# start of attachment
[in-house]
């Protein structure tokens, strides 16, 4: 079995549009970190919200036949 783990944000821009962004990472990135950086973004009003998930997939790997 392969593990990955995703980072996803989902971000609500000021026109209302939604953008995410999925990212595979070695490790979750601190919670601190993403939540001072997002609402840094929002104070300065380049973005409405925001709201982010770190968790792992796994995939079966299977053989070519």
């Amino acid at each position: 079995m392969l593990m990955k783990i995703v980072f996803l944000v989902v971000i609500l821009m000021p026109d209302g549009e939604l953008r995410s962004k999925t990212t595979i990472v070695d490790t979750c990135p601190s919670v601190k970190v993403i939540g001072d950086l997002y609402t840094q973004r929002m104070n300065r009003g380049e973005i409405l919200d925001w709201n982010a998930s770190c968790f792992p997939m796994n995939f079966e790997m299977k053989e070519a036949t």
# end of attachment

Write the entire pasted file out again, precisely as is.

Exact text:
[in-house]
């Protein structure tokens, strides 16, 4: 079995549009970190919200036949 783990944000821009962004990472990135950086973004009003998930997939790997 392969593990990955995703980072996803989902971000609500000021026109209302939604953008995410999925990212595979070695490790979750601190919670601190993403939540001072997002609402840094929002104070300065380049973005409405925001709201982010770190968790792992796994995939079966299977053989070519």
């Amino acid at each position: 079995m392969l593990m990955k783990i995703v980072f996803l944000v989902v971000i609500l821009m000021p026109d209302g549009e939604l953008r995410s962004k999925t990212t595979i990472v070695d490790t979750c990135p601190s919670v601190k970190v993403i939540g001072d950086l997002y609402t840094q973004r929002m104070n300065r009003g380049e973005i409405l919200d925001w709201n982010a998930s770190c968790f792992p997939m796994n995939f079966e790997m299977k053989e070519a036949t």